Young Ranch Invasive Plant Control

Strategic control of invasive plant species to protect valuable serpentine grasslands that provide critical habitat

Young Ranch on Coyote Ridge in Santa Clara County is a 2,200-acre ranch, including large expanses of serpentine grassland home to listed species such as the Bay checkerspot butterfly, Santa Clara Valley dudleya, fragrant fritillary, Metcalf Canyon jewelflower, and most beautiful jewelflower. Other covered species at the site include California red legged frog, California tiger salamander, and burrowing owl. WRA has conducted a range of biological studies at the site, including the development of several GIS-based models used to develop invasive plant management plans.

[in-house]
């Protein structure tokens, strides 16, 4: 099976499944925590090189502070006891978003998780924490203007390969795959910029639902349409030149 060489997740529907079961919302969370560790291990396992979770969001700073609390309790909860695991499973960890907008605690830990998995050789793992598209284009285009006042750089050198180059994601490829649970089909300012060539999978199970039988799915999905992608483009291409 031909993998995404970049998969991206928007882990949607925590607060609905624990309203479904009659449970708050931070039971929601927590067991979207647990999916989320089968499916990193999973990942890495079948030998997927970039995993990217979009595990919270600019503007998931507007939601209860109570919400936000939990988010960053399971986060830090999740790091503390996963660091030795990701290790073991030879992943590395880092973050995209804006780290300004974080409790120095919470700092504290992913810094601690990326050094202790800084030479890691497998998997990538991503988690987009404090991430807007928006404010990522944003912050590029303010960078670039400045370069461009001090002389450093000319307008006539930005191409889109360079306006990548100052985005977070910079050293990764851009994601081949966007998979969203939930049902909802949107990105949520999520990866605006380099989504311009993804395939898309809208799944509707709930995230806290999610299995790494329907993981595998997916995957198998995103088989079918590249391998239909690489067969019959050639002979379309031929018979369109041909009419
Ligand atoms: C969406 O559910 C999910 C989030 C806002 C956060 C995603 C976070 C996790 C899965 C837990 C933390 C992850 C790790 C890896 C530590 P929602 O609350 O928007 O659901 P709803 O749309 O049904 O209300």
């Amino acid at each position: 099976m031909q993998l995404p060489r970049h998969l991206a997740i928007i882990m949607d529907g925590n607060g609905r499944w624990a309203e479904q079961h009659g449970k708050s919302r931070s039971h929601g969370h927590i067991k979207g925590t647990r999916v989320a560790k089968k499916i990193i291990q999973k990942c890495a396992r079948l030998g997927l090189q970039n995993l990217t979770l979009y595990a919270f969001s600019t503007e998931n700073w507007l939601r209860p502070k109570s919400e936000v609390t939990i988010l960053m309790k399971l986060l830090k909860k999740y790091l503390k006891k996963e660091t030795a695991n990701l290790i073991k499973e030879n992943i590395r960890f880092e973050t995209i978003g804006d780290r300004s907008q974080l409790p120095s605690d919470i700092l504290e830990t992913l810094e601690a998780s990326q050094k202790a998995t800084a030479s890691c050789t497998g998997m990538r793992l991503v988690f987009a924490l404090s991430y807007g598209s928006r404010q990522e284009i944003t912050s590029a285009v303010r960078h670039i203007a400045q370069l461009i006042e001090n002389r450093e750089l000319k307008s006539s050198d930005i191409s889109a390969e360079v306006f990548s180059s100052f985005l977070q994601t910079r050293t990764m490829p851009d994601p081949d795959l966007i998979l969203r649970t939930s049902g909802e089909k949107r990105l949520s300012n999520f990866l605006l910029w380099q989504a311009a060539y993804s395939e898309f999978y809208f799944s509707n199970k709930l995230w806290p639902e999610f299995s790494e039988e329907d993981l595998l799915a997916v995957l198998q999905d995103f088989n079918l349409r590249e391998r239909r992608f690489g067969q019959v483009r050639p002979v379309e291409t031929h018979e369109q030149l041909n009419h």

Using these plans, WRA Landscape Restoration staff began strategically controlling over 15 acres of artichoke thistle (Cynara cardunculus) and 10 acres of barbed goatgrass (Aegilops triuncialis) in 2020. Staff locate, identify, and selectively apply herbicide to control targeted invasive plants to avoid harm to native species. They also collect and report on field data including invasive plant population mapping, plant phenology, plant cover, and photo-monitoring, using the cell phone-based Avensa Maps application paired with Bluetooth GPS receivers.


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